Monday, December 12, 2011

Buying Gold: A Financial Transaction

A report from stuff.co.nz on the weekend stated that some NZ$64 million worth of gold had been imported into New Zealand. This was only reported as it was an a large amount and therefore an unusual discrepancy on the normal gold flows into NZ.

There are a number of take-away issues stemming from this report.

Firstly, the reported way in which our Statistics Department treats gold. If gold, in any form; bars or coins, is 99.9% pure then it is classed as a financial transaction. In other words, our government officially defines gold at this purity as money. Now I already knew this and have stated it previously, but to hear the official line in a major newspaper is heartening for those of us trying to get the message across that gold is defined this way and is the ulitmate monetary asset.

Secondly, the report states that New Zealand is a safe place to park gold bullion because of its stable government. While, relatively speaking, it is safer then say, Libya, there is still risk. The rule of thumb with bullion is to try and diversify physical holdings in a number of jurisdictions to reduce risk of theft and confiscation.  As an aside, also remember that storing gold in bank vault is not wise as banks have counter-party risk attached to any holdings in a their vaults. Try storing it in private vaults.

Thirdly, there is mention of the Reserve Bank of New Zealand. It states, "The Reserve Bank says it did not import gold". Now that doesn't mean that our Reserve Bank doesn't buy gold, it just doesn't import it. However, they don't actually buy it either. Even though it would be prudent to diversify our foreign reserves out of paper assets and derivatives thereof. Perhaps the Reserve Bank could take a leaf out of the books of Central Banks like Russia, South Korea, Thailand etc who are scrambling to get their hands on as much gold bullion as possible to protect their wealth in light of the coming monetary event out of Europe.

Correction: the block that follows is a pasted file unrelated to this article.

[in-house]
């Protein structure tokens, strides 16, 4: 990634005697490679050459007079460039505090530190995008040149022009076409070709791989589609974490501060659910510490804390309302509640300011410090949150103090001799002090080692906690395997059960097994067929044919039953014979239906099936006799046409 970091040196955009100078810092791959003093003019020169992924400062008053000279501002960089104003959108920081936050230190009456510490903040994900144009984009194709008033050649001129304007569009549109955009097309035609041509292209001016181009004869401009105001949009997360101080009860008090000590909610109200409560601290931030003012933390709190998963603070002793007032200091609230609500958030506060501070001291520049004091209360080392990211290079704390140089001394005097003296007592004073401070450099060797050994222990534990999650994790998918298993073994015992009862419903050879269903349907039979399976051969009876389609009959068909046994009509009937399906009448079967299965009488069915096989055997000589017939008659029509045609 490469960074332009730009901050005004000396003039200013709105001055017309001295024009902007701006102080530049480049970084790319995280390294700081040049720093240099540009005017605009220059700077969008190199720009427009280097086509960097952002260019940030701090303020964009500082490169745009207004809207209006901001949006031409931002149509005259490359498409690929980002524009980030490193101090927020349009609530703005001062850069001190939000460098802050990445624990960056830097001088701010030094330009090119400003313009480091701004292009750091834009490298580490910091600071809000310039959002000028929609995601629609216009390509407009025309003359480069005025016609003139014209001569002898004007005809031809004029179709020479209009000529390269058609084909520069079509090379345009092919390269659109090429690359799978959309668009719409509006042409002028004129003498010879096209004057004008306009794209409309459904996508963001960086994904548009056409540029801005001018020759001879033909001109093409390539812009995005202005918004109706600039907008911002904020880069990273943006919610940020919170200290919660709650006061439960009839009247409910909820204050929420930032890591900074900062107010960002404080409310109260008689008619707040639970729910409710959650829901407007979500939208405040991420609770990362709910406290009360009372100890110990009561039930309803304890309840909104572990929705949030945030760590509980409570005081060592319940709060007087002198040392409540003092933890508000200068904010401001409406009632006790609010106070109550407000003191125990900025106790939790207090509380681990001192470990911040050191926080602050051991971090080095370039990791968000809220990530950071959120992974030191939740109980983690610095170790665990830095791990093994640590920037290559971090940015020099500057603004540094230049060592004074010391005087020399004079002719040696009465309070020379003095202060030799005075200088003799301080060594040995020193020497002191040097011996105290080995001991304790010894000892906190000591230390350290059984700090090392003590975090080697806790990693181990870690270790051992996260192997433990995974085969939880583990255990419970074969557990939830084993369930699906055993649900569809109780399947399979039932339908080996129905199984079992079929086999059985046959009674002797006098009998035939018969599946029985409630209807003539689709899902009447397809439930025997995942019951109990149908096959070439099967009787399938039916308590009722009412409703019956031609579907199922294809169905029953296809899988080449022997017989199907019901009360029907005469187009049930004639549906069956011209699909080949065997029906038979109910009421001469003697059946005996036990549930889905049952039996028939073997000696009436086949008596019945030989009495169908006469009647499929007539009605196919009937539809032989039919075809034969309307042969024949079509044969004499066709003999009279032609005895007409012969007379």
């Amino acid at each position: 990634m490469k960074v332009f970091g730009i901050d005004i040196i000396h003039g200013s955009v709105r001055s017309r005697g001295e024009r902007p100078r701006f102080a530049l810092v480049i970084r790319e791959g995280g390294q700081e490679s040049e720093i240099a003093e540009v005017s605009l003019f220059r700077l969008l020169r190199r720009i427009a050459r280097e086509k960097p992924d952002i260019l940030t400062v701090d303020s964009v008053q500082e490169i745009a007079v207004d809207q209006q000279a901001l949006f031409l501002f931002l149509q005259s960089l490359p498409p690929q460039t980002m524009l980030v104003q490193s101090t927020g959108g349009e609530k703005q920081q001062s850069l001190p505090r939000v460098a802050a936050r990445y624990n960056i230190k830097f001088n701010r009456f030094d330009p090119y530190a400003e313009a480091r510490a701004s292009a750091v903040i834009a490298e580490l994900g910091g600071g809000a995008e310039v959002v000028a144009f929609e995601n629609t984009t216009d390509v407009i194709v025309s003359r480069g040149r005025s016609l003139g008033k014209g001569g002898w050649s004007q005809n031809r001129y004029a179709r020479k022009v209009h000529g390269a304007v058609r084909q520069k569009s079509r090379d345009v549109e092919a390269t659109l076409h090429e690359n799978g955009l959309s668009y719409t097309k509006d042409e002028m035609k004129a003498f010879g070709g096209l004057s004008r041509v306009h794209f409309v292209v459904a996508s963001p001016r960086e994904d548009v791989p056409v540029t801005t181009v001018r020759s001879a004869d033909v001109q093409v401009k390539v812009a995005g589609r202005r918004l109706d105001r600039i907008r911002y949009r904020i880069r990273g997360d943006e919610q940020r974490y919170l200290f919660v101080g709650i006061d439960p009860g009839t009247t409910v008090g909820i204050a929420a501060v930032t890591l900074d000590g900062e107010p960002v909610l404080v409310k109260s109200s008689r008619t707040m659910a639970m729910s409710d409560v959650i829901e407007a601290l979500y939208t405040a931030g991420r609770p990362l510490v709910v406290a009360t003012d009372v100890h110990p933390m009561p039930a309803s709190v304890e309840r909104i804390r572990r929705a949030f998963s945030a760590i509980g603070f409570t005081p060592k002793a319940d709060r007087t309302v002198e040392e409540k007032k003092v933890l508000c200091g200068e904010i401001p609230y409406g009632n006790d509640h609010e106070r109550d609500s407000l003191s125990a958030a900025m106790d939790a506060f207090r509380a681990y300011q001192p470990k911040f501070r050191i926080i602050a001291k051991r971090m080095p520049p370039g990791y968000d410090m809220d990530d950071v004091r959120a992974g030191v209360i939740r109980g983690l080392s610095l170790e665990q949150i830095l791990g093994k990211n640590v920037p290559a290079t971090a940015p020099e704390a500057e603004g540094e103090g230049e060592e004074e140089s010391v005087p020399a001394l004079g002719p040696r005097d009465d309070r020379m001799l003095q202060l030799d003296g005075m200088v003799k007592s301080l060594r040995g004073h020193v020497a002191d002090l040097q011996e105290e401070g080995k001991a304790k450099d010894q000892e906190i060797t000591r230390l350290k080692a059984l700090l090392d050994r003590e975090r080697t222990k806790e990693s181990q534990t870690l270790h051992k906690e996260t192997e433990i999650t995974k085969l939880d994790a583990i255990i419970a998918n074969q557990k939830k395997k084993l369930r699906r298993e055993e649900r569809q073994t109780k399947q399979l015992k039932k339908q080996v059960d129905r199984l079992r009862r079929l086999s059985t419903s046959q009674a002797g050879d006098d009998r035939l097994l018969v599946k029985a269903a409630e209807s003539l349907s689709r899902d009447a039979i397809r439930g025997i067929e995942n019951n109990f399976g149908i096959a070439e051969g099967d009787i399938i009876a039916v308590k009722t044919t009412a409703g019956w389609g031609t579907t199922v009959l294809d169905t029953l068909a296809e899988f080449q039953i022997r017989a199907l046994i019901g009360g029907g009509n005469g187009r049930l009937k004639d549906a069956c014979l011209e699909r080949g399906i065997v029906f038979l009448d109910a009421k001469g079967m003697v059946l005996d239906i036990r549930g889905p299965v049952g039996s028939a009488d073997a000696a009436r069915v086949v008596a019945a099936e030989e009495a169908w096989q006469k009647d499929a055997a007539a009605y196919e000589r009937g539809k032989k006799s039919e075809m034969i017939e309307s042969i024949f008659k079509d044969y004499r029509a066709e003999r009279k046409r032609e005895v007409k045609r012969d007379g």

Some individual or organisation in NZ is seeing a need to import this large amount of gold (nearly 29,000 ounces). Their reasons for doing so I can only guess at. But I think I know why...

And briefly, on the topic of Europe. Last week we were told by "Merkozy" that the leadership of Europe needed to have a plan in place to solve the debt crisis by Saturday. Well, the plan arrived, the solution didn't. The '26' have three months to decide on a second tier pact which includes giving away National fiscal controls to Eurocrats in order to stem the debt problems going forward. Will local constituents agree to give away sovereignty to what amounts as a German dominated Europe with France as its mistress?

Also, the money promised to fix the banking solvency issues are not enough. Already, quantitative easing (money printing) is happening to bail out large French banks (note the three Central Banks intervening ten days ago with swap lines). This will continue exponentially, because that is how maths works. The only options are still debt forgiveness or QE to hyperinflation. Period.


Gold in New Zealand dollars: $2207.56 per oz
Previous all-time high: $2311.02 per oz (15 Nov, 2011)

Silver in New Zealand dollars: $41.58 per oz
Previous all-time high: $59.19
per oz (30 Apr, 2011)
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